CAPE maximizing at a robust 2500-3000 J/kg across much of the high
terrain. Ridgetop convergence/differential heating should therefore
support at least scattered convection Fri afternoon, with improving
deep layer bulk shear supporting an isolated severe weather threat
as well. Convective chances will linger into the evening before
coverage diminishes into the overnight.

Surface high pressure building into the northeast quadrant of the
country in the wake of aforementioned short wave trough is expected
to send a frontal boundary S/SW down the Eastern Seaboard Fri night
through Sat, with a model consensus indicating that the front will
be along the VA/NC border by 12Z Saturday, and to the NC/SC border
by 00Z Sunday. However, with the upper ridge holding tough across
the Southeast, uncertainty is higher than usual (and it`s almost
always high) regarding how far south the front will push before
slowing/stalling. From a pop forecast standpoint, the situation is
further complicated by the fact that short term guidance suggests
much of the warm sector will be capped or even stable, owing to the
continued impacts of deep-layer ridging. In fact, the NAM depicts
only a very narrow ribbon (i.e., 20 miles or so) of positive sbCAPE
within the moisture pool immediately along the boundary. We settled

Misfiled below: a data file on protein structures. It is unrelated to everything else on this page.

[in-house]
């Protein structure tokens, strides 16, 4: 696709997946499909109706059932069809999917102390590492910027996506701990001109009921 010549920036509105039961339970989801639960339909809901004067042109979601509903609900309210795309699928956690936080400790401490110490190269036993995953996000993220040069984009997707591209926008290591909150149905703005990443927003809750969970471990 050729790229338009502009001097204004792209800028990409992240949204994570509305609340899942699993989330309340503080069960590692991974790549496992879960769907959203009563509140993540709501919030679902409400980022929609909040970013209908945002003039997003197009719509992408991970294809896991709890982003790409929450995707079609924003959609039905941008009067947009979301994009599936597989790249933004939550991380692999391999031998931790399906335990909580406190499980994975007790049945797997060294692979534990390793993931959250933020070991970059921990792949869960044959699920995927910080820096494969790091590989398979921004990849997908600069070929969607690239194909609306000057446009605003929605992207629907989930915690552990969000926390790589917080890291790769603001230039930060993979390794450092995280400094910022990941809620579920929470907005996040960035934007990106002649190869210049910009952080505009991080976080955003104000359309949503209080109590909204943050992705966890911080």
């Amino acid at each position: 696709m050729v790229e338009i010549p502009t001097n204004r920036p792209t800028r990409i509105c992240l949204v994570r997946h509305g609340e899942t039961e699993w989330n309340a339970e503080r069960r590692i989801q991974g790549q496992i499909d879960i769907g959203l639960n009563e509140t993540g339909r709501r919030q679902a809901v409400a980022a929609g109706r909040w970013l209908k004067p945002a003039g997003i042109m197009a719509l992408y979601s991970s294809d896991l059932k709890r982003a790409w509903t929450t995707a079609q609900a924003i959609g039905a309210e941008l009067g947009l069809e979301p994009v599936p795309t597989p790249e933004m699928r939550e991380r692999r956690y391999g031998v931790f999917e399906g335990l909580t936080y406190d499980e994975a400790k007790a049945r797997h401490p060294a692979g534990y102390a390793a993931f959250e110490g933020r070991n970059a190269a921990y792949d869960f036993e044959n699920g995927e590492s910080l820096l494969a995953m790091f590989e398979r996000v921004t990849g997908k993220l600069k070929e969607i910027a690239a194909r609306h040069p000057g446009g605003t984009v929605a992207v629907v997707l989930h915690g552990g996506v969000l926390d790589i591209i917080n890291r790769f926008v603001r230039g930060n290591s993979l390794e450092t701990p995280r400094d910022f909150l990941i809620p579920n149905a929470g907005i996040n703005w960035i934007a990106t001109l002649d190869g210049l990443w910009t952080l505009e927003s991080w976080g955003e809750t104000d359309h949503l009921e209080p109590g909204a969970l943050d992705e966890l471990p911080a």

on 30-40 pops across western NC and slight chances across SC by Sat
afternoon. Otherwise, temps will remain above normal through the
period, although temps falling through the 70s are possible across
portions of the NC Piedmont and foothills Saturday


The advertised backdoor cold front may briefly pass through most,
if not all, of the forecast area by Sunday morning before quickly
retreating north as a warm front during the day on Sunday in
advance of the long-advertised cold front, which is currently
forecasted to pass through the area Monday afternoon.  If you have
been following along, model guidance (ECMWF, GFS, Canadian) has had
a terrible time trying to come to an agreement on timing all week.
There is still a decent spread of 12-18 hours between the fastest
Canadian (front through by 12Z Monday) and the consistently slower
ECMWF (front through by 06Z Tuesday).  The current forecast takes
a blend of the GFS and ECMWF timing with fropa generally complete
by 00Z Tuesday.  Forecasted instability with the front is not be
terribly impressive at this time. Total QPF for this system will
favor the SE-facing upslope areas along the Blue Ridge Escarpment
with 1-2 inches there as amounts taper quickly into the Piedmont.
Accumulations will generally occur from Sunday afternoon through
Monday afternoon.

The progressive upper-level trough associated with the above system
will act to suppress the subtropical ridge as a deeper longwave